Based on these findings, the team hypothesized that lack of progranulin may affect the ability of cells to recover from an injury. When individual cells are injured, the damage may or may not be fatal. Given enough time, the damaged cell could recover. However, if local engulfing cells are over-eager to remove the damaged cell, the cell may have too little time to recover. If this scenario occurred in the brain, then over time, the cumulative cell loss could lead to neurodegenerative disease.

These findings also have implications in the treatment of cancer, since some aggressive forms of breast, brain and bladder cancer produce increased levels of progranulin.

"These cancers may be using progranulin as a sort of 'invisibility shield' to hide from the surveillance of the immune system," Kao said. "Thus, progranulin could represent a druggable target in both neurodegeneration and some forms of cancer."

The study was published online last week by the journal Proceedings of the National Academy of Sciences.


Contact: Jason Socrates Bardi
University of California - San Francisco

Related biology news :

1. Reportlinker Adds Global Biometric Forecast to 2012
2. Even in a crowd, you remain unique, UCLA life scientists report
3. Shellshock: New report lists 25 most endangered turtle species
4. Reportlinker Adds Global Bioinformatics Industry
5. Challenges for biofuels: New life cycle assessment report from Energy Biosciences Institute
6. Arctic fisheries catches 75 times higher than previous reports: UBC research
7. Pitt team grows arteries with most elastic protein reported, big step for living vascular grafts
8. Researchers report on the early development of anti-HIV neutralizing antibodies
9. Cell Transplantation reports a success in treating end-stage liver disease
10. GEN reports on biotech acquisition deals in 2010 that topped $1 billion
11. Comprehensive report on sudden oak death
Post Your Comments:
Related Image:
UCSF report describes new model for neurodegeneration
(Date:10/29/2015)... RESTON, Va. , Oct. 29, 2015 ... announced today that it has released a new version ... Daon customers in North America ... gains. IdentityX v4.0 also includes a FIDO UAF ... customers are already preparing to activate FIDO features. These ...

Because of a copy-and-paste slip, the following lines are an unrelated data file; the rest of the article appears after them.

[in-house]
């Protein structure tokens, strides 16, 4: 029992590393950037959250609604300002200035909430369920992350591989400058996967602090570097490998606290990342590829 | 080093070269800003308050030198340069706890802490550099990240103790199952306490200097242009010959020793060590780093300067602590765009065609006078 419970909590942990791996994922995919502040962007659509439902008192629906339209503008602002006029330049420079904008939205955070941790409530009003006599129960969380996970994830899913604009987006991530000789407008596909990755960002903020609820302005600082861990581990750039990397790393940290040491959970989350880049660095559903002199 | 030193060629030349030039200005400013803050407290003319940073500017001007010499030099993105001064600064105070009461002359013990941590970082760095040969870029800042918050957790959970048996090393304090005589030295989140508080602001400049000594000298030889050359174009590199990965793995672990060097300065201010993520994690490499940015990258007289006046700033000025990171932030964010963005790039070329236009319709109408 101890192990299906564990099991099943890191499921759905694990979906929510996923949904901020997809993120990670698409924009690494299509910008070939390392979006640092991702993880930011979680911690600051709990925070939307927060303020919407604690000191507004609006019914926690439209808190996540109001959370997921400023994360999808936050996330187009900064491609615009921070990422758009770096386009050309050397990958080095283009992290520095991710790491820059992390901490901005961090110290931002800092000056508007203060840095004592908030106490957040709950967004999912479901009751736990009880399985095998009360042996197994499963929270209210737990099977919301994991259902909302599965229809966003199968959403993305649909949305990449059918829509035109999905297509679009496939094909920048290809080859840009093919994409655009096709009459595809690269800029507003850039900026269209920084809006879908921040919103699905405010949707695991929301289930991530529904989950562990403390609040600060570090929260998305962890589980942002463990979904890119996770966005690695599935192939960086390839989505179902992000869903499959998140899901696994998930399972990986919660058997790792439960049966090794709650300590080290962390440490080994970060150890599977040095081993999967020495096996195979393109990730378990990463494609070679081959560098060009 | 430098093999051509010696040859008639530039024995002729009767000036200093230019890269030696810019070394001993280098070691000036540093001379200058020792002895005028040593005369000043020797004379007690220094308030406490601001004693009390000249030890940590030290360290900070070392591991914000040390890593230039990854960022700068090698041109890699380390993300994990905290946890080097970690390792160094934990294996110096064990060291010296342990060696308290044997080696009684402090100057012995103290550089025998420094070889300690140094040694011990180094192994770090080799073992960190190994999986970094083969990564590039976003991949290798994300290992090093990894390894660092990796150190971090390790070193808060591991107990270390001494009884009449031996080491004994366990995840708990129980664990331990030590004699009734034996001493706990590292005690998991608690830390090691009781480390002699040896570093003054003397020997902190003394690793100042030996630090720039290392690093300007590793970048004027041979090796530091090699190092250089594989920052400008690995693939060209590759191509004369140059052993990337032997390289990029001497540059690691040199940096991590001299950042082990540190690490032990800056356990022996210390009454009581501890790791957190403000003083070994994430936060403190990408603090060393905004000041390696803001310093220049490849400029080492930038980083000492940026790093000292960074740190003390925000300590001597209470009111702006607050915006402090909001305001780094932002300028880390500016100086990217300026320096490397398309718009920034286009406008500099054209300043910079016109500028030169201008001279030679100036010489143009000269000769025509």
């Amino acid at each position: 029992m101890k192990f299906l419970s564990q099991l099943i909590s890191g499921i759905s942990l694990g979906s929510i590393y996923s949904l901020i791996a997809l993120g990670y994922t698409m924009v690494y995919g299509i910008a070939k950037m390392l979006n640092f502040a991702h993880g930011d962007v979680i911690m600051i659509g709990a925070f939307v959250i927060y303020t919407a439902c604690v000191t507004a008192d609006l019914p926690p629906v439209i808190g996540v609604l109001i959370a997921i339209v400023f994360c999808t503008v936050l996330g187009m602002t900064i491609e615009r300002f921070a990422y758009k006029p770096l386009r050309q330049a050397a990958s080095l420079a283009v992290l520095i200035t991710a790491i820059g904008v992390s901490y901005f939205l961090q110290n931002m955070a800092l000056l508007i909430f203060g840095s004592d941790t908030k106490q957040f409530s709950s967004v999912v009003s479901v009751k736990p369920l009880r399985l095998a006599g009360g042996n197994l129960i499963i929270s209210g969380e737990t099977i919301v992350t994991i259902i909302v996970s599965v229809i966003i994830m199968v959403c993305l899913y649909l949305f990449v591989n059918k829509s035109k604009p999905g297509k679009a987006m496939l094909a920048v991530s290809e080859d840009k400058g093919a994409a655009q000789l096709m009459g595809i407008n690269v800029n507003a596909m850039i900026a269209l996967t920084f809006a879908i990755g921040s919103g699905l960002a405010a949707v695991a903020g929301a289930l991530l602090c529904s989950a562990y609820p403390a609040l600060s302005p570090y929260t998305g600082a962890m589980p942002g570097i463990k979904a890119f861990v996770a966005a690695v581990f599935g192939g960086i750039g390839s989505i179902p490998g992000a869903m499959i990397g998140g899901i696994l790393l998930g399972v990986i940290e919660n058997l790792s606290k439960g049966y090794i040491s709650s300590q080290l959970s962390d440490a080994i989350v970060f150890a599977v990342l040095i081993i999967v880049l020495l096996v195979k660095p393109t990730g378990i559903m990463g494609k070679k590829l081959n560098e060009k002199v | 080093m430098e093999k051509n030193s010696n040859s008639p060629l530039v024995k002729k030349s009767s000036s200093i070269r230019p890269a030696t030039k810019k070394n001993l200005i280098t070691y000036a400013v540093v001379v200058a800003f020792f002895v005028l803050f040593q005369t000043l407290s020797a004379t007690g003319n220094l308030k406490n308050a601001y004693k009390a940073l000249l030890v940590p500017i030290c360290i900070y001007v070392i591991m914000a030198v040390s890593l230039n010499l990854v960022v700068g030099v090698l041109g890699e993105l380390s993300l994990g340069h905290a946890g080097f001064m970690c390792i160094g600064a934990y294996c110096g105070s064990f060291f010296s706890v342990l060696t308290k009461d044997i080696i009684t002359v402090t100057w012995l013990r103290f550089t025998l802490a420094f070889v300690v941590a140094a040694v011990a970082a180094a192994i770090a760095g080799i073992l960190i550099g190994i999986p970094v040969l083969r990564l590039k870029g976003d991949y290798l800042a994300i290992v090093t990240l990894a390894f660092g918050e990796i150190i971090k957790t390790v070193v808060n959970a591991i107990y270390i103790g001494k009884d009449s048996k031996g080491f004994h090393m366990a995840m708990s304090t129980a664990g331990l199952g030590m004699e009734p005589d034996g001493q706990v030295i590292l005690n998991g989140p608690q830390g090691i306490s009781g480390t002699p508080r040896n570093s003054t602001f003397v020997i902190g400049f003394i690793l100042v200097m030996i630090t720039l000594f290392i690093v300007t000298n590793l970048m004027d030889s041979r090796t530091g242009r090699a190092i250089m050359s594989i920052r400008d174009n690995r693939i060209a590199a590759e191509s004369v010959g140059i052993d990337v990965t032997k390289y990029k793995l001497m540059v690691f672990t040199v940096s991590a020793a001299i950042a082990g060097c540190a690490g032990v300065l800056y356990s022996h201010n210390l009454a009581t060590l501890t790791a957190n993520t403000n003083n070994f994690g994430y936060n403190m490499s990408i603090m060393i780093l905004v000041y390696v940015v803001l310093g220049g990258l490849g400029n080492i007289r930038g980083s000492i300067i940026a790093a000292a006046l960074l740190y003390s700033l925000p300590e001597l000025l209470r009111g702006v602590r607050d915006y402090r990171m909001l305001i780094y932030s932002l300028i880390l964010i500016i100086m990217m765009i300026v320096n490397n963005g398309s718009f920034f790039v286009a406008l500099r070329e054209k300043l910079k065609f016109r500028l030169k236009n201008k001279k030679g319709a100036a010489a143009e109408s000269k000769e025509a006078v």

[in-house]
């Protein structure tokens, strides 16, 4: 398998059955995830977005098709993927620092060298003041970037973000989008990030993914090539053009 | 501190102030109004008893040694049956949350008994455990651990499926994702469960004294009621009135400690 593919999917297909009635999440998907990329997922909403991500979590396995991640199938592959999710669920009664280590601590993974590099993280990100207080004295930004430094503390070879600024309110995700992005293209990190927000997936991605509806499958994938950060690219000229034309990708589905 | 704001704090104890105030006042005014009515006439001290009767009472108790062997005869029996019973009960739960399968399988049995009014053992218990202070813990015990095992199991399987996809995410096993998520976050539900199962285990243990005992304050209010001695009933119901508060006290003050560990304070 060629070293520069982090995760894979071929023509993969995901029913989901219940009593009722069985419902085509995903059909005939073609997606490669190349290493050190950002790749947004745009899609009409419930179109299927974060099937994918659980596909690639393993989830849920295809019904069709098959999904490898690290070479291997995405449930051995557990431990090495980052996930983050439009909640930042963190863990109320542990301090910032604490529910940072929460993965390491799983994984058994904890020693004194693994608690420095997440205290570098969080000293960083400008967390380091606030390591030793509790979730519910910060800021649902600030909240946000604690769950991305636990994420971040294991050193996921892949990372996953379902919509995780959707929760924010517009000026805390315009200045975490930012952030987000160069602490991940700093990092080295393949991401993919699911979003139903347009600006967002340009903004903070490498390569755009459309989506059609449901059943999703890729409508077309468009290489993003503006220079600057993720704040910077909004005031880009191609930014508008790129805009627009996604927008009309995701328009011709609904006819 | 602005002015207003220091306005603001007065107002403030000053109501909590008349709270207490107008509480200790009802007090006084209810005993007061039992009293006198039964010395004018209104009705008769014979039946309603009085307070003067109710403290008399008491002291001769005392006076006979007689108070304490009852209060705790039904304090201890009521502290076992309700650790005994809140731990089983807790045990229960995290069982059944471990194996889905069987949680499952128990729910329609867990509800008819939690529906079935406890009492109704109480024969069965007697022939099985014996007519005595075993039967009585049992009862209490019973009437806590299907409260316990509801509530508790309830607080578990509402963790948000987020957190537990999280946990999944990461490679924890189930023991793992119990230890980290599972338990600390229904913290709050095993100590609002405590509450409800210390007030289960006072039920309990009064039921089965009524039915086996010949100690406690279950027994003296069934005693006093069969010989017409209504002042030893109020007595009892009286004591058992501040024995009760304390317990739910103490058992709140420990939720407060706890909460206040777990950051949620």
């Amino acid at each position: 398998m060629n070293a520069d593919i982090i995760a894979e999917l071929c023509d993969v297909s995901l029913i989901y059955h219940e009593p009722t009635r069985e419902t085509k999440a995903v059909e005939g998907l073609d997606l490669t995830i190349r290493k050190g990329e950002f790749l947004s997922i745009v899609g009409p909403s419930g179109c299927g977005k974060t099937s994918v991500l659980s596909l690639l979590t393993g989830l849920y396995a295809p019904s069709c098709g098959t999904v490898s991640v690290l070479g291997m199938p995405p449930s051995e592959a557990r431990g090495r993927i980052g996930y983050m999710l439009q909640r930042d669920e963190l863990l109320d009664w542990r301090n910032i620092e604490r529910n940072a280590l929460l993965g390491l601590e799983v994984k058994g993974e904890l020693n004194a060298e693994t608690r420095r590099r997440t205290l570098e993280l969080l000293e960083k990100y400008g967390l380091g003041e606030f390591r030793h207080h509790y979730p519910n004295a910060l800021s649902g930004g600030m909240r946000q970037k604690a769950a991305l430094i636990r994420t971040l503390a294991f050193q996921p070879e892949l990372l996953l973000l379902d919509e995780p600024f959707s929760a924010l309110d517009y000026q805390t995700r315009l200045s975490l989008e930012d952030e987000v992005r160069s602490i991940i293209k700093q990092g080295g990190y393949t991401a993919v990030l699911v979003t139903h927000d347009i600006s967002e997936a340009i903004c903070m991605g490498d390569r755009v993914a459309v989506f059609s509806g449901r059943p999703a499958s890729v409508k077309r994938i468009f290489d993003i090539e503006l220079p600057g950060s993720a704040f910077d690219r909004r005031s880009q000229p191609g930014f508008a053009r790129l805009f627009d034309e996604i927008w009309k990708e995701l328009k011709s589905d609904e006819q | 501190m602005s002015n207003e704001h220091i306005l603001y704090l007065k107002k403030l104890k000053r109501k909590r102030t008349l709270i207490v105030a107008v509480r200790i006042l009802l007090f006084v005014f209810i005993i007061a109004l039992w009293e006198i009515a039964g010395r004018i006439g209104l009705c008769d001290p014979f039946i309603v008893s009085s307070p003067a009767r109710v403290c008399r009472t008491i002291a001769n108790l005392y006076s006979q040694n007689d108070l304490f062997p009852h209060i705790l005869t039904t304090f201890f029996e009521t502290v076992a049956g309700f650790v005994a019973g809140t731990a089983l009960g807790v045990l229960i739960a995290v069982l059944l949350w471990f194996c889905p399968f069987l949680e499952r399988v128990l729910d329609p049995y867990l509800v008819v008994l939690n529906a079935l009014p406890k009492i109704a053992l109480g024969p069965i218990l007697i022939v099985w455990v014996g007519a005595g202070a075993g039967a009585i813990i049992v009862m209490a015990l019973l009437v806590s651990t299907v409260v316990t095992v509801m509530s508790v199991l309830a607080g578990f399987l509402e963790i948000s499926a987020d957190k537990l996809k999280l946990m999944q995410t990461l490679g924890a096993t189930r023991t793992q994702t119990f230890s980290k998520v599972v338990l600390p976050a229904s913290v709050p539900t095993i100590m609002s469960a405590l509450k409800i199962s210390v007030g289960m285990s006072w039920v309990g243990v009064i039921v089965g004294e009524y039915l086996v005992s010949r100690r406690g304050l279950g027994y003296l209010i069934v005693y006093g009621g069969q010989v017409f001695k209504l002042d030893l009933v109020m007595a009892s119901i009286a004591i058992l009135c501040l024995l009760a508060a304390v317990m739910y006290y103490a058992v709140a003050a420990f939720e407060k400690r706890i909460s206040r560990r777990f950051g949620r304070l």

(Date:10/29/2015)... Oct. 29, 2015  Connected health pioneer, Joseph ... explosion of technology-enabled health and wellness, and the business ... The Internet of Healthy Things . ... smartphones even existed, Dr. Kvedar, vice president, Connected Health, ... care delivery, moving care from the hospital or doctor,s ...
(Date:10/29/2015)... , Oct. 29, 2015 Today, ... a partnership with 2XU, a global leader in ... a smart hat with advanced bio-sensing technology. The ... athletes to monitor key biometrics to improve overall ... partnership, the two companies will bring together the most ...
Breaking Biology News(10 mins):
(Date:11/30/2015)... 30, 2015  Champions Oncology, Inc. (CSBR), engaged in ... personalize the development and use of oncology drugs, today ... will be presenting at the LD MICRO Investor Conference ... Time (PST).  The conference, held at the Luxe Sunset ... , will feature 200 small/micro-cap companies and is ...
(Date:11/30/2015)... , Nov. 30, 2015  AbbVie, is introducing ... that focuses on a daily routine for managing the ... their medication can affect the way the body absorbs ... to their a daily routine are important. The goal ... help patients better manage their hypothyroidism by establishing a ...
(Date:11/28/2015)... (PRWEB) , ... November 28, 2015 , ... • Jeon ... eco-friendly avian, porcine and rodent control solutions , ... and cinnamon oil, works across all sensory modalities including visual, smell, taste and touch, ...
(Date:11/26/2015)... England , November 26, 2015 ... innovative medical device company specializing in imaging technologies, announced today ... European Commission as part of the Horizon 2020 European Union ... carry out a large-scale clinical trial in breast cancer. ... (Logo: , --> --> ...
Breaking Biology Technology: